Q. What Aboriginal archaeology sites were identified within the Project Boundary and how will these sites will be managed?
A. A total of 55 Aboriginal archaeological sites were identified in the Project Boundary, consisting of the 51 new sites and four sites previously registered on the Aboriginal Heritage Information Management System database. All sites will be managed in accordance with the Aboriginal Cultural Heritage Management Plan to be developed for the Project. Shenhua Watermark proposes to establish the Watermark Gully Aboriginal Cultural Heritage Conservation Area and Mooki River Aboriginal Cultural Heritage Conservation Area which offer both known and potential Aboriginal archaeological resources and cultural values.
Q. What are the predicted impacts on Aboriginal archaeology within the Project Boundary?
A. A total of 29 archaeological sites within the Disturbance Boundary will be directly impacted by the Project, including 27 open artefact scatters and two grinding groove sites. All remaining 26 sites identified will be conserved. No scarred trees will be impacted by the Project.
Q. How will Aboriginal archaeology and cultural heritage values be managed?
A. An Aboriginal Cultural Heritage Management Plan for the Project will be developed in consultation with Registered Aboriginal Parties (RAPs), OEH and DP&I, with specific consideration of the management recommendations made by the RAPs and in recognition of the importance of Aboriginal communities having a greater involvement in managing cultural heritage.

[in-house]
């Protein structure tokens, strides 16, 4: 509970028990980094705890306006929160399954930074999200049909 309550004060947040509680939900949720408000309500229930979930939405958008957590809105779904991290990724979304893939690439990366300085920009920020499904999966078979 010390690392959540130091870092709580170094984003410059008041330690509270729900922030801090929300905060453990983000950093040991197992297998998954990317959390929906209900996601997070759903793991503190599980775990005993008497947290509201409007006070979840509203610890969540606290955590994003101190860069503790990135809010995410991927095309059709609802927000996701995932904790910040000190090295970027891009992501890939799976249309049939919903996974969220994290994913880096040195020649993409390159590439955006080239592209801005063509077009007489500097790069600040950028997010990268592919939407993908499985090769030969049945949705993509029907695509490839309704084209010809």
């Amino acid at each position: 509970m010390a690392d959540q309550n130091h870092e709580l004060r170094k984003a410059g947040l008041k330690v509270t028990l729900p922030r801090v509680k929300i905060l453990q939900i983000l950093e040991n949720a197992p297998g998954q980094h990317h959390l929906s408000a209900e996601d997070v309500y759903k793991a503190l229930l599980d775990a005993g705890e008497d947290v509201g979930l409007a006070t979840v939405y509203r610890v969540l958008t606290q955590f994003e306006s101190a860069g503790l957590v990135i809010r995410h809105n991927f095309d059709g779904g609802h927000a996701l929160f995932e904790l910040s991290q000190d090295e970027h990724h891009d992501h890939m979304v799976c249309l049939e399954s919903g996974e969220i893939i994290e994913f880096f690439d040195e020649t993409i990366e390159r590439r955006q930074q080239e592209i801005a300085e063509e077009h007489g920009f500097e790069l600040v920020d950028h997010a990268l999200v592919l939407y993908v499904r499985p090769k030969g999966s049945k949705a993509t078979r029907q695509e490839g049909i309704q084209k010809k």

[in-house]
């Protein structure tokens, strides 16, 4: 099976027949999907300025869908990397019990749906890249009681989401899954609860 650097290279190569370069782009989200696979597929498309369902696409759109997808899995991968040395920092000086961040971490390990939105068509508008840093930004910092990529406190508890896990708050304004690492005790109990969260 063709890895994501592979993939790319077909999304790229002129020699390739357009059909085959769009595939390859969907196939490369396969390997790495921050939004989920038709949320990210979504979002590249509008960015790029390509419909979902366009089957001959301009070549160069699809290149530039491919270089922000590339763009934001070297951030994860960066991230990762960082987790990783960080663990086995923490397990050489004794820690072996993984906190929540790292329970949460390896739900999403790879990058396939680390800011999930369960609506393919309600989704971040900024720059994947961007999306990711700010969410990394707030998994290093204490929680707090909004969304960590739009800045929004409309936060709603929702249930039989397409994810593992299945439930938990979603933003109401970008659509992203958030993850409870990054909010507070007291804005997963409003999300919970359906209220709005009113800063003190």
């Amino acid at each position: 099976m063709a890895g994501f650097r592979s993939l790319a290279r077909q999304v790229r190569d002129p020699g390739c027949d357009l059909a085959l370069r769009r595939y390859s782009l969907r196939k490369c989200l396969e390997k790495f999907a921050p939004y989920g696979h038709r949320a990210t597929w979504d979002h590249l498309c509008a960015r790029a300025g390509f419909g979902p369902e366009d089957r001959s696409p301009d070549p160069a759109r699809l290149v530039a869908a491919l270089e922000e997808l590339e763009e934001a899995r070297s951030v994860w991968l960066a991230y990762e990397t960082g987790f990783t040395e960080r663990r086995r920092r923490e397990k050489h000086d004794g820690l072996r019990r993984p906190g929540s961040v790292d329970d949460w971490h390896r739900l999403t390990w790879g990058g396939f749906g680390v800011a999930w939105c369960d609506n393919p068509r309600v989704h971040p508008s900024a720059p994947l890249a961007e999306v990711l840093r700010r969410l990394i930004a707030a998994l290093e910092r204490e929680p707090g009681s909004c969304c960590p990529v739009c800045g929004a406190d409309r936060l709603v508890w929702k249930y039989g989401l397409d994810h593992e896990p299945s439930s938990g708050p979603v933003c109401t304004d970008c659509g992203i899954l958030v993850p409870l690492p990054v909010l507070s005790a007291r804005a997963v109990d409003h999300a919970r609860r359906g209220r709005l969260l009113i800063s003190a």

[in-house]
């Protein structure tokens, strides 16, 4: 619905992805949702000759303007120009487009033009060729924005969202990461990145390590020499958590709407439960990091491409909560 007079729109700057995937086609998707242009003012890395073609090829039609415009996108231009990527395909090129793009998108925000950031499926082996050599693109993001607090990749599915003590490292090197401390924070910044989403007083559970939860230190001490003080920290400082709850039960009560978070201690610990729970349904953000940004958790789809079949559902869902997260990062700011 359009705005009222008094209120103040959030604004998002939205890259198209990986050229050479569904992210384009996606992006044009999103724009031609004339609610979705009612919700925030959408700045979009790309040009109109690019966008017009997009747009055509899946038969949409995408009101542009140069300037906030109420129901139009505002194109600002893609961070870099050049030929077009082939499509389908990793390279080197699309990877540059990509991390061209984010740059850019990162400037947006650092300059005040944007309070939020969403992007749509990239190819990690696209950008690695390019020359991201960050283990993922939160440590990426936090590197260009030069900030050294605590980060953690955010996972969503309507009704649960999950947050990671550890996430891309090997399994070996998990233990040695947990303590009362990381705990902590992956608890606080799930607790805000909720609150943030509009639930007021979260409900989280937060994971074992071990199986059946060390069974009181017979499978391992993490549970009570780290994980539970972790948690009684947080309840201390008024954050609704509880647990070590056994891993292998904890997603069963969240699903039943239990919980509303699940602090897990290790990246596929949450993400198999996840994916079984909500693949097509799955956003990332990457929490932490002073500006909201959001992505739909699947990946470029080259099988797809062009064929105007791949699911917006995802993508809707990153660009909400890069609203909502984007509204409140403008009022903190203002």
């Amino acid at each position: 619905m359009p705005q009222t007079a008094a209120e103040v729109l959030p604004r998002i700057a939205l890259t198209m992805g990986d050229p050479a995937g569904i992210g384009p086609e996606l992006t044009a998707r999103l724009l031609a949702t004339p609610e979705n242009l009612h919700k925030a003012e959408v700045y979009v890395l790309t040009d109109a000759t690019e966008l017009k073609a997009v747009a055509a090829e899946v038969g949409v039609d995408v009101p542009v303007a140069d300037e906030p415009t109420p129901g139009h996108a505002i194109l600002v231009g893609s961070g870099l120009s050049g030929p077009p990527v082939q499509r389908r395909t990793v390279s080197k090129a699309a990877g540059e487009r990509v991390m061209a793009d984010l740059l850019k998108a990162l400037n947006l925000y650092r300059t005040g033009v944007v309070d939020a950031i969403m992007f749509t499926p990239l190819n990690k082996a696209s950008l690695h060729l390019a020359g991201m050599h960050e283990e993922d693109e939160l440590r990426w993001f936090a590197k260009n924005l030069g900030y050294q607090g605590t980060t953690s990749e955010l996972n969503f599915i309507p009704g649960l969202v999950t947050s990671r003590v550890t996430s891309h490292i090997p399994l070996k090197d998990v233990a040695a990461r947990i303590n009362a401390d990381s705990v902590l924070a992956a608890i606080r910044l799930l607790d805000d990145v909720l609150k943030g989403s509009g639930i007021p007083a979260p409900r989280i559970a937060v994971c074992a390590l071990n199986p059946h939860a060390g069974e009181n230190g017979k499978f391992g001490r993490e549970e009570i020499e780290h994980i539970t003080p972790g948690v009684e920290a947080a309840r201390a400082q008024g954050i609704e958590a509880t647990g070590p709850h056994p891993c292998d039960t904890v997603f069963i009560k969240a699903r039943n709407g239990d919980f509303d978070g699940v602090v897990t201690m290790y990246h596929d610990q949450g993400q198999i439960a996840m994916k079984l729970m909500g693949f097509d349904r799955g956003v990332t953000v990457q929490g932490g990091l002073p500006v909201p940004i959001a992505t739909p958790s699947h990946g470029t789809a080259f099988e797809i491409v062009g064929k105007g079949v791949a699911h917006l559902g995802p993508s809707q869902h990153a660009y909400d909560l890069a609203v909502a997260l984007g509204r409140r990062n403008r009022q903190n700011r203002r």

Aboriginal Cultural Heritage
Q. What were some of the issues raised by the Aboriginal community ?
A. The issues raised include:
• The impact on recorded cultural sites or landscape features of significant cultural value;
• The direct impact on two sets of grinding grooves identified as having a high cultural value;
• The possible impact on unrecorded subsurface cultural sites or items;
• The potential for increased threat to cultural values, including the loss of animal habitats
and the drawdown of watercourses;
• The loss of bush foods, medicinal plans, cultural resources (for art and ceremony), animals and
• Regional inability to access land on which to hunt or gather bush foods and medicinal plants
due to changed land tenure; and
• The landscape as a whole becoming unrecognisable as a result of the Project and cumulative
development in the region.